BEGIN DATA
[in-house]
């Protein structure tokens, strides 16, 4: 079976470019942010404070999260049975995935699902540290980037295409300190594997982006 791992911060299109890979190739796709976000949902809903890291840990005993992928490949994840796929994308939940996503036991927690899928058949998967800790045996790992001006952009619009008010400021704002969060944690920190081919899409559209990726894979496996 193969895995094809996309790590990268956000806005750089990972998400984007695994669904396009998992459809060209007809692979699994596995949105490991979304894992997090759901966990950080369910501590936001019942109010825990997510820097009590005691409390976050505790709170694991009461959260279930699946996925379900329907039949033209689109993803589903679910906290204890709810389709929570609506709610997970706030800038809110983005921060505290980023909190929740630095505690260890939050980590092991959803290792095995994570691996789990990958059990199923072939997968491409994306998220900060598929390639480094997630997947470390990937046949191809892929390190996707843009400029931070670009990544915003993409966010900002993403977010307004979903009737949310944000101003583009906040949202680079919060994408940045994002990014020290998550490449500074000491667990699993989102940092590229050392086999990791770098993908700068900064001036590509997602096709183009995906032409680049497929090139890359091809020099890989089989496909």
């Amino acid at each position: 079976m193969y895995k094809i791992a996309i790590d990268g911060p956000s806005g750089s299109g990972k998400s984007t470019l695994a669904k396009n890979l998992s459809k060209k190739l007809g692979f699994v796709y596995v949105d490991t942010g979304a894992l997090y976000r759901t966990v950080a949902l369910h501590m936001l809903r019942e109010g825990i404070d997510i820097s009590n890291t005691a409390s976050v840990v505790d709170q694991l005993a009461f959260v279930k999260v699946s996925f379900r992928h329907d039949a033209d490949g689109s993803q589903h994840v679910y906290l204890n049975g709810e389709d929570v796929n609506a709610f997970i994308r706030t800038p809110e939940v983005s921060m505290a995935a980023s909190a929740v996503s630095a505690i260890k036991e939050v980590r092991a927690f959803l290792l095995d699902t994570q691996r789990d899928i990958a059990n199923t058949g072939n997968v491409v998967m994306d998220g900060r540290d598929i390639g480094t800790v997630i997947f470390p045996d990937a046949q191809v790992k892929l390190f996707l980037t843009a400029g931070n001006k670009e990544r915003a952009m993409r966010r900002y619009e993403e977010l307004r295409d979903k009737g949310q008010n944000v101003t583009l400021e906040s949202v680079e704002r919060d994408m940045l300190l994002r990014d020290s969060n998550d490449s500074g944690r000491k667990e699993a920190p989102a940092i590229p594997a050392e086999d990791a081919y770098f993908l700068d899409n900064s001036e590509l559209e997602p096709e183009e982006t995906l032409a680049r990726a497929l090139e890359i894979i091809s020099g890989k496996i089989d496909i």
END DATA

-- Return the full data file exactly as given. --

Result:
[in-house]
């Protein structure tokens, strides 16, 4: 079976470019942010404070999260049975995935699902540290980037295409300190594997982006 791992911060299109890979190739796709976000949902809903890291840990005993992928490949994840796929994308939940996503036991927690899928058949998967800790045996790992001006952009619009008010400021704002969060944690920190081919899409559209990726894979496996 193969895995094809996309790590990268956000806005750089990972998400984007695994669904396009998992459809060209007809692979699994596995949105490991979304894992997090759901966990950080369910501590936001019942109010825990997510820097009590005691409390976050505790709170694991009461959260279930699946996925379900329907039949033209689109993803589903679910906290204890709810389709929570609506709610997970706030800038809110983005921060505290980023909190929740630095505690260890939050980590092991959803290792095995994570691996789990990958059990199923072939997968491409994306998220900060598929390639480094997630997947470390990937046949191809892929390190996707843009400029931070670009990544915003993409966010900002993403977010307004979903009737949310944000101003583009906040949202680079919060994408940045994002990014020290998550490449500074000491667990699993989102940092590229050392086999990791770098993908700068900064001036590509997602096709183009995906032409680049497929090139890359091809020099890989089989496909």
């Amino acid at each position: 079976m193969y895995k094809i791992a996309i790590d990268g911060p956000s806005g750089s299109g990972k998400s984007t470019l695994a669904k396009n890979l998992s459809k060209k190739l007809g692979f699994v796709y596995v949105d490991t942010g979304a894992l997090y976000r759901t966990v950080a949902l369910h501590m936001l809903r019942e109010g825990i404070d997510i820097s009590n890291t005691a409390s976050v840990v505790d709170q694991l005993a009461f959260v279930k999260v699946s996925f379900r992928h329907d039949a033209d490949g689109s993803q589903h994840v679910y906290l204890n049975g709810e389709d929570v796929n609506a709610f997970i994308r706030t800038p809110e939940v983005s921060m505290a995935a980023s909190a929740v996503s630095a505690i260890k036991e939050v980590r092991a927690f959803l290792l095995d699902t994570q691996r789990d899928i990958a059990n199923t058949g072939n997968v491409v998967m994306d998220g900060r540290d598929i390639g480094t800790v997630i997947f470390p045996d990937a046949q191809v790992k892929l390190f996707l980037t843009a400029g931070n001006k670009e990544r915003a952009m993409r966010r900002y619009e993403e977010l307004r295409d979903k009737g949310q008010n944000v101003t583009l400021e906040s949202v680079e704002r919060d994408m940045l300190l994002r990014d020290s969060n998550d490449s500074g944690r000491k667990e699993a920190p989102a940092i590229p594997a050392e086999d990791a081919y770098f993908l700068d899409n900064s001036e590509l559209e997602p096709e183009e982006t995906l032409a680049r990726a497929l090139e890359i894979i091809s020099g890989k496996i089989d496909i």